Also, I usually find that just adding one or two line feeds between code blocks helps to add enough structure.
I'll take a codebase with no comments over pages of
// assign 10 to a
a = 10;
As far as possible the code should tell you 'what' it is doing. But pure code alone has a hard time telling you 'why' it does what it does, and an even harder time telling 'why not'?
(Ie 'Why are we using this complicated approach, and not a simpler one?', 'Why can we get away with this simple approach, why don't we have to worry about corner case x?')
For the final delivery of source code we'd make a binder that had a code listing on the pages that were on the right side, with a detailed running commentary on the pages that were on the left. On the left hand pages we could go into great detail (we'd add vertical space on the right hand pages as needed to keep things lined up).
The left hand pages in essence were almost a book on how to do whatever it was the code was doing, making it easy for the client to hand over the project to their own programmers after we were gone. We did not rush writing the left hand pages. Sometimes I spent more time writing the left hand pages than I had spend writing and debugging the code. (Our contracts were all fixed bid contracts, so spending all that time didn't raise the price for the client).
I find this to be a rather curious statement. I don't believe "clean code" and "easy to understand" are necessarily related as strictly as you seem to.
Sometimes solutions to problems are messy and difficult to reason through with just the text of the solution ("code"). Code comments that elucidate meaning when the solution is thorny make code clean. The absence of comments might make code pure (in some sense), but not clean.
Well, if we select a definition for clean code to be what Robert C. Martin defines in his book "Clean Code", it very much is related to code that is maintainable, that is readable (i.e. easy to understand). I'm not saying they are "strictly" related as you seem to suggest I think.
The absence of comments is not a necessary property of clean code. But the absence of unnecessary comments is. Most comments are unnecessary.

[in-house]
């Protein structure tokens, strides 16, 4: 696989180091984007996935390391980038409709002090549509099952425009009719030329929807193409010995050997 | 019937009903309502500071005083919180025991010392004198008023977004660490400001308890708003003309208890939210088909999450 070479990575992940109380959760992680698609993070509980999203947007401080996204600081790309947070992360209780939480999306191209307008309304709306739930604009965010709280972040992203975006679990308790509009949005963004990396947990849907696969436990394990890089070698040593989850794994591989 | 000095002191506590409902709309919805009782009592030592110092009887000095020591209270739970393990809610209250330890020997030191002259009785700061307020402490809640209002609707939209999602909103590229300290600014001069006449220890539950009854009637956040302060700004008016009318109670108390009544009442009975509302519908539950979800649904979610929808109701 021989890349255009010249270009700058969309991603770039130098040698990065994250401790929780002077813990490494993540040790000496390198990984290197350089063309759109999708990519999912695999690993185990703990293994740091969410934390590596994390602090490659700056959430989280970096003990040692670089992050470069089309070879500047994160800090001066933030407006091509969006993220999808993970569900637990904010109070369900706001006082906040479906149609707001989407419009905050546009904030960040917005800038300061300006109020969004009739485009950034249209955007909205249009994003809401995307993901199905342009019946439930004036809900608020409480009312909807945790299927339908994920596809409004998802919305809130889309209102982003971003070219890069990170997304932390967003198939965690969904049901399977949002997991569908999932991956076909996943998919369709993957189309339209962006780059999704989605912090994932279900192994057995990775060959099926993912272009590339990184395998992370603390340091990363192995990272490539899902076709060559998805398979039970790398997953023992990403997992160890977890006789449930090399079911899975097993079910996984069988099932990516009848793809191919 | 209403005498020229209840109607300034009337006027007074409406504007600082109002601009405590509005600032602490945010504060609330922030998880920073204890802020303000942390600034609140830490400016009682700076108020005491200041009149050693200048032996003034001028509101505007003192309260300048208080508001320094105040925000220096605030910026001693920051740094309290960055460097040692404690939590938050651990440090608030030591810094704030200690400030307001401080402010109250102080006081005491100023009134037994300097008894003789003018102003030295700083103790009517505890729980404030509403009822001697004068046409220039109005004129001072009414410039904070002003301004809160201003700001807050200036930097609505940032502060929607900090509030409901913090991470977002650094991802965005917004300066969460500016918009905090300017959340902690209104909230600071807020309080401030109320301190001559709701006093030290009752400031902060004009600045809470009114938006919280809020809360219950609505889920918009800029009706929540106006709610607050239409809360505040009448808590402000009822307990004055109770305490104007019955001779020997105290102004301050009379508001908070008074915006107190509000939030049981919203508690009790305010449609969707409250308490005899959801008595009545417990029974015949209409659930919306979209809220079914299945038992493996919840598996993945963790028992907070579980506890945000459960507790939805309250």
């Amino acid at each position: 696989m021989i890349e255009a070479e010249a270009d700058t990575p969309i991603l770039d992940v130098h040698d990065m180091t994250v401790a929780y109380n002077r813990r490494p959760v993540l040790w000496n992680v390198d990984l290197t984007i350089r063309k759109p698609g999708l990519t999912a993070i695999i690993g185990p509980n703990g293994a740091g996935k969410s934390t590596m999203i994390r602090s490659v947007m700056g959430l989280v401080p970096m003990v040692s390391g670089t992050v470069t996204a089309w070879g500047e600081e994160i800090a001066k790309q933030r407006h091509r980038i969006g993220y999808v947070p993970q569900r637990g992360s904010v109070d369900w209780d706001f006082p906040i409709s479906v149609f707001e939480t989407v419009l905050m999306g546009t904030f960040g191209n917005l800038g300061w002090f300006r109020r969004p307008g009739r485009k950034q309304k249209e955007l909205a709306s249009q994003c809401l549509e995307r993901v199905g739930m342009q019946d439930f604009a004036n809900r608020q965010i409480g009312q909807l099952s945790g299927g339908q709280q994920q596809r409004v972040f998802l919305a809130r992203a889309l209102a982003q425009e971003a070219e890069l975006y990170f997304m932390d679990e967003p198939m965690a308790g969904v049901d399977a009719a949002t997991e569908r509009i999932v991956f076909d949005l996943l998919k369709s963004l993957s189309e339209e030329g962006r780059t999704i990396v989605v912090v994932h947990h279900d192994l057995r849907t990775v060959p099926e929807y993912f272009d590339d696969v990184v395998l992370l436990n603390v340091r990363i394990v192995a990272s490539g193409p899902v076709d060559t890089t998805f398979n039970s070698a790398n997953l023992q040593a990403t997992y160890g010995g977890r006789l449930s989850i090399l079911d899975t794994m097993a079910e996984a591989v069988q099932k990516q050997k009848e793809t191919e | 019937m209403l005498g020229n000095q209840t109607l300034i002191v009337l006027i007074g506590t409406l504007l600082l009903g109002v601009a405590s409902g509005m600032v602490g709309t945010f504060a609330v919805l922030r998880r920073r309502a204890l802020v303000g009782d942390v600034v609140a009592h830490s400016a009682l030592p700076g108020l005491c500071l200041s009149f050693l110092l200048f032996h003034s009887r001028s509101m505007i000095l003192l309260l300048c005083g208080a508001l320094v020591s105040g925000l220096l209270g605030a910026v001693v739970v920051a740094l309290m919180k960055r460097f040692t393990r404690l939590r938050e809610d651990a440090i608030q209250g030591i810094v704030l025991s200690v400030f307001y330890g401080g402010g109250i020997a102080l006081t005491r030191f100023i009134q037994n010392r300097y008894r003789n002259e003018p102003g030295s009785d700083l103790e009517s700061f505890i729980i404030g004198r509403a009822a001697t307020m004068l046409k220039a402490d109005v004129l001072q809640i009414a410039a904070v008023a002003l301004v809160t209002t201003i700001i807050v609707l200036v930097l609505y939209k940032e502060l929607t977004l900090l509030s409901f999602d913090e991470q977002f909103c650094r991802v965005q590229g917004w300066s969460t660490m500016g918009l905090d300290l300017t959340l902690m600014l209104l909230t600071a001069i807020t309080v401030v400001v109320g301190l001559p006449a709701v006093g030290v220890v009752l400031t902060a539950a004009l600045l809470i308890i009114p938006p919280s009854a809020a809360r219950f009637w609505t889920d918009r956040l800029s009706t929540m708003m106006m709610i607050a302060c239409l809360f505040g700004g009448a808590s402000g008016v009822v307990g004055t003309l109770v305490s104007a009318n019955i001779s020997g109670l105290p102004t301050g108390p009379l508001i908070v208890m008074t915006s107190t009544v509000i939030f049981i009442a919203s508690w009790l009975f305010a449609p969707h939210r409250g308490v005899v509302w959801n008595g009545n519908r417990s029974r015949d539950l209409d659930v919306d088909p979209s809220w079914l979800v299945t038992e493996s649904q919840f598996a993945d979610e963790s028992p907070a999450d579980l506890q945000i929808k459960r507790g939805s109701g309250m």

Also, most importantly, the presence of comments is not a sufficient criteria for clean code. Code can be of very high quality without any comments.
You seem to say that _good_ comments may improve the quality of code and I agree.
It's not that we are not capable of understanding the original code block, but the 'breathing space' and just some minor sparse comments now allow much of that understanding in less than a few seconds -- a real practical side when working on a large body of code.
And it does that without interfering with the 'good practices' highlighted in the article.
It must not be left out of any discussions of style in the SQlite codebase.
Without this approach, many stylistic choices would not be nearly as acceptable.
(But one thing I never looked into: do the developers use a more readable, better-commented and -spaced style, fewer tricks that produce fewer warnings, to write their test suites?
Or are they written in the same style?)
I think that's the rationale: you are supposed to explain what you do, not how you do it. The function is short enough that a global comment is enough.
I agree with you, that a couple of comments in the function body wouldn't have hurt.
I'm not sure all the casts are necessary, however, and I'd probably reduce usage of some sizeofs just using the constant (sizeof(i16) should obviously be 2, if the name is any indication.)
Why? The sizeof is resolved into a constant at compile time, ie, no runtime cost. I see the 'sizeof(i16)' as conveying more information than a '2'.
-- the fact that the code didn't use the int16_t from stddef.h but rather defined their own, could hint in the sense that a signed-int-over-exactly-16-bits might be unavailable in the ABI. People defining their own exact-width integral types (instead of pulling in stddef.h), rarely think about how that makes the code harder to interpret for a reader.
Now, if the type i16 might indeed be wider than 16 bits, sizeof becomes perfectly justified but '16' is not.
(A note on code style though: some of your lines are a bit too long. Have pity on those with small screens. Seriously, it's not that hard to break up line 94.)
Where can I learn enough about X to read this code?